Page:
CLIMATE WIRE | LONDON — More than 250 million people went hungry last year, with people in seven countries on the brink of starvation, according to a United Nations report released on Wednesday.
The fallout from Russia’s war in Ukraine, including high food prices, has been the main driver of hunger, especially in the world’s poorest countries, which have still not recovered from the economic shocks unleashed. by Covid-19. Conflicts have been another key driver, along with climate change and extreme weather events.
Some 258 million people in 58 countries or territories faced crisis or acute food insecurity levels in 2022 – a sharp increase from 193 million in 2021, according to the report.
Last year was the fourth year in a row that the number of people in urgent need of food aid rose, according to the ‘Global Report on Food Crises’, released by the UN Food Organization on Wednesday. and agriculture, the World Food Programme, the World Bank, the European Union, the United States, and members of the Global Network Against Food Crises.
“The latest figures on the global situation of acute food insecurity paint a very worrying picture. They tell us that now, for four consecutive reports, four consecutive years, we have a worsening situation,” said Rein Paulsen, director of FAO’s Office of Emergencies and Resilience.
Acute food insecurity is hunger that puts people’s livelihoods and lives in immediate danger and threatens to escalate into famine and large-scale death.
About 376,000 people in seven countries – Afghanistan, Burkina Faso, Haiti, Nigeria, Somalia, South Sudan and Yemen – face “catastrophic” food security conditions, which according to the International Food Security Ranking System , is the last stage before starvation, the report says.
Conflict was the main cause of hunger in 19 countries, it says, while extreme weather and climate conditions were the main driver of acute food insecurity for 57 million people in 12 countries, including Pakistan, where devastating floods destroyed crops and left millions without food last year. .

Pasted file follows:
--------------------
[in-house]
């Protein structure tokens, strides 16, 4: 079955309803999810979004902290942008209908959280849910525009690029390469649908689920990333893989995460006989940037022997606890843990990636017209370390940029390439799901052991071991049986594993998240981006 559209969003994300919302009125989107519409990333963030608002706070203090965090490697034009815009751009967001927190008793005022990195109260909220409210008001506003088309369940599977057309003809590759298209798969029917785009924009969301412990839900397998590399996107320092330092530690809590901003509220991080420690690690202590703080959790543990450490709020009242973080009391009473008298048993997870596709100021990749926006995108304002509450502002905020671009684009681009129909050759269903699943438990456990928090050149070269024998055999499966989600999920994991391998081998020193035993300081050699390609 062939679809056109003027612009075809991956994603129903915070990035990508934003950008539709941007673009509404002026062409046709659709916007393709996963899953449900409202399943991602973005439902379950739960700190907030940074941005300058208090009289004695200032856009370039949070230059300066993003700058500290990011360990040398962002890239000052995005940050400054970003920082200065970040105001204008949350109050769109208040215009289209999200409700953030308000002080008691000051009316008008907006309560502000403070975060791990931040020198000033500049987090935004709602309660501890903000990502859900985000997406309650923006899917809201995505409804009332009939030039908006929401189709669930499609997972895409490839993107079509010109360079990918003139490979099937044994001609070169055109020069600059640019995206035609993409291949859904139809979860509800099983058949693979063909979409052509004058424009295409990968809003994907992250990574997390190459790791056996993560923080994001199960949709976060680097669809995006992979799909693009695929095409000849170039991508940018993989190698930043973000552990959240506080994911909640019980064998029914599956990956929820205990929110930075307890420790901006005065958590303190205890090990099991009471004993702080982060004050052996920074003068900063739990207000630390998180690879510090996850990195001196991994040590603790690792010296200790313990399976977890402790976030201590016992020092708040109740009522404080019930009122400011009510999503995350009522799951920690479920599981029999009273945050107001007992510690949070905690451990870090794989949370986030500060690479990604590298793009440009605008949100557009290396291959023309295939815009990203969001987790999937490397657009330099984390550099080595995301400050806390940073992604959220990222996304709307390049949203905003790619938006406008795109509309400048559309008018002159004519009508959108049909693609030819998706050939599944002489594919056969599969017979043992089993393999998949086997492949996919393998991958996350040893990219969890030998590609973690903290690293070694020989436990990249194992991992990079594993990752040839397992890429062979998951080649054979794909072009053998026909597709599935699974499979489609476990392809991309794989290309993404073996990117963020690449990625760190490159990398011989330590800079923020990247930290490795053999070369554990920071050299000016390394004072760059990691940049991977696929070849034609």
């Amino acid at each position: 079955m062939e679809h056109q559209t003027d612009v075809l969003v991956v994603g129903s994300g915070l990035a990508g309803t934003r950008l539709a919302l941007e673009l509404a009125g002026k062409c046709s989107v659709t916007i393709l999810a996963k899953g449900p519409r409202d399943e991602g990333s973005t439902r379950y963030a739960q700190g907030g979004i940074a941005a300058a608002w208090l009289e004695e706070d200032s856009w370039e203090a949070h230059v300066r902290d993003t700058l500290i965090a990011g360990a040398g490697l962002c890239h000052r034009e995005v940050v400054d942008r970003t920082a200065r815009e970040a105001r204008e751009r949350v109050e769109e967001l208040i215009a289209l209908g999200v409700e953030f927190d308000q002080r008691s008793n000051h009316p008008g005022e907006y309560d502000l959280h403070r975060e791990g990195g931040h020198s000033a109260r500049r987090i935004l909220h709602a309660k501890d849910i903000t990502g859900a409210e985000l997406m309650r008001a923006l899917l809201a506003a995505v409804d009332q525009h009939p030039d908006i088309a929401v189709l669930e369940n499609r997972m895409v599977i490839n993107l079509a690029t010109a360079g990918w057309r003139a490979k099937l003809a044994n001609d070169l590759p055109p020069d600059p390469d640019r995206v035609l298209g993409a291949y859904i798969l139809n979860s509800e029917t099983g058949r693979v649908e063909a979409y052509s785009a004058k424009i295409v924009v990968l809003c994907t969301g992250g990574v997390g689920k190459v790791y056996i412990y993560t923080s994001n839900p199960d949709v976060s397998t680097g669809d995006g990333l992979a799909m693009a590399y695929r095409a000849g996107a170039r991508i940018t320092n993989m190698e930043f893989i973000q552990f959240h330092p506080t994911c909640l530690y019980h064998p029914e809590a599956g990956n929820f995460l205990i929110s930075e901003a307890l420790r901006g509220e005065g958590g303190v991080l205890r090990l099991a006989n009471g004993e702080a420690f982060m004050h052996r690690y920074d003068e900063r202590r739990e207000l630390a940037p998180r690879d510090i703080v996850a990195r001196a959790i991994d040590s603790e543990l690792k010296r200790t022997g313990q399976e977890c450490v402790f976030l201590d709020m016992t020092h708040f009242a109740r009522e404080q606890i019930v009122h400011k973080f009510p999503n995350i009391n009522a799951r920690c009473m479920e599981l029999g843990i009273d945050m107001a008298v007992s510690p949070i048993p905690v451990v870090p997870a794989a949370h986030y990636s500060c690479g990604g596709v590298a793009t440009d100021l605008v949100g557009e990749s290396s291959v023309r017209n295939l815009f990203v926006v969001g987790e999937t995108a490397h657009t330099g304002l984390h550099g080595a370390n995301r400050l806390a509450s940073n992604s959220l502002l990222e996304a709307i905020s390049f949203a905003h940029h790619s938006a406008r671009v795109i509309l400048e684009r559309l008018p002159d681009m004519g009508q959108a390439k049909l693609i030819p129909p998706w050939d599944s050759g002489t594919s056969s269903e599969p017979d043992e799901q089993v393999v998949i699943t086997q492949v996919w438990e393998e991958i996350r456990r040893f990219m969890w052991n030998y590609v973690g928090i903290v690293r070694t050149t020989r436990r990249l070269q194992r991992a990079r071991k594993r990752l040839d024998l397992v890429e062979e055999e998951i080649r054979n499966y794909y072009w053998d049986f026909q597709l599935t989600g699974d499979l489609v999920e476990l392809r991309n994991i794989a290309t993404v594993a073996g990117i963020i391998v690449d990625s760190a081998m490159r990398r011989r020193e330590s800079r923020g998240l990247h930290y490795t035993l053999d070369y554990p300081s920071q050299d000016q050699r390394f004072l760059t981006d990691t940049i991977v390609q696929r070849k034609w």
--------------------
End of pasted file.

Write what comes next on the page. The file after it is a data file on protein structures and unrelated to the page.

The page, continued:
War and plague
However, the main cause of the rise in food insecurity last year has been economic shocks resulting from Russia’s war in Ukraine and the residual impacts of Covid-19. The fallout from these has been the main driver of acute hunger in 27 countries, affecting 84 million people.
The invasion of Ukraine by Russia – one of the world’s largest exporters of wheat, corn and sunflower – in February 2022 shook up global trade in these products, as well as fertilizers, sending prices skyrocketing. food prices.
Price pressure has eased since a deal allowing Ukrainian grain exports to safely bypass Russian blockades in the Black Sea was brokered by the UN and Turkey last July. But war continues to indirectly affect food security, especially in poor import-dependent countries, the report warns.
Russia is also threatening to abandon the Black Sea grains deal when an extension agreed in March runs out on May 18. This could see prices skyrocket once again, pushing millions into starvation.
The report is a red flag, according to Paulsen. It is “of vital importance because it informs decision-makers, it informs donors, it informs operational agencies and governments of the need for urgent action, for action on a larger scale and for the right kind of action to deal with the situation,” he said.
What is needed, Paulsen added, is a shift away from food aid by air towards agricultural interventions, which “have proven to be the most cost-effective way to respond to acute food insecurity.”
“Globally, we know that only 4% of all funding that goes to food security interventions in food crisis contexts, in the contexts covered in this report, goes to urgent agricultural interventions,” he said. he declares. “That’s something that needs to change if we’re really to move the needle on the trend of deteriorating numbers in those numbers that exist.”
This story first appeared in POLITICO Europe.
Reprinted from E&E News with permission from POLITICO, LLC. Copyright 2023. E&E News provides essential information for energy and environmental professionals.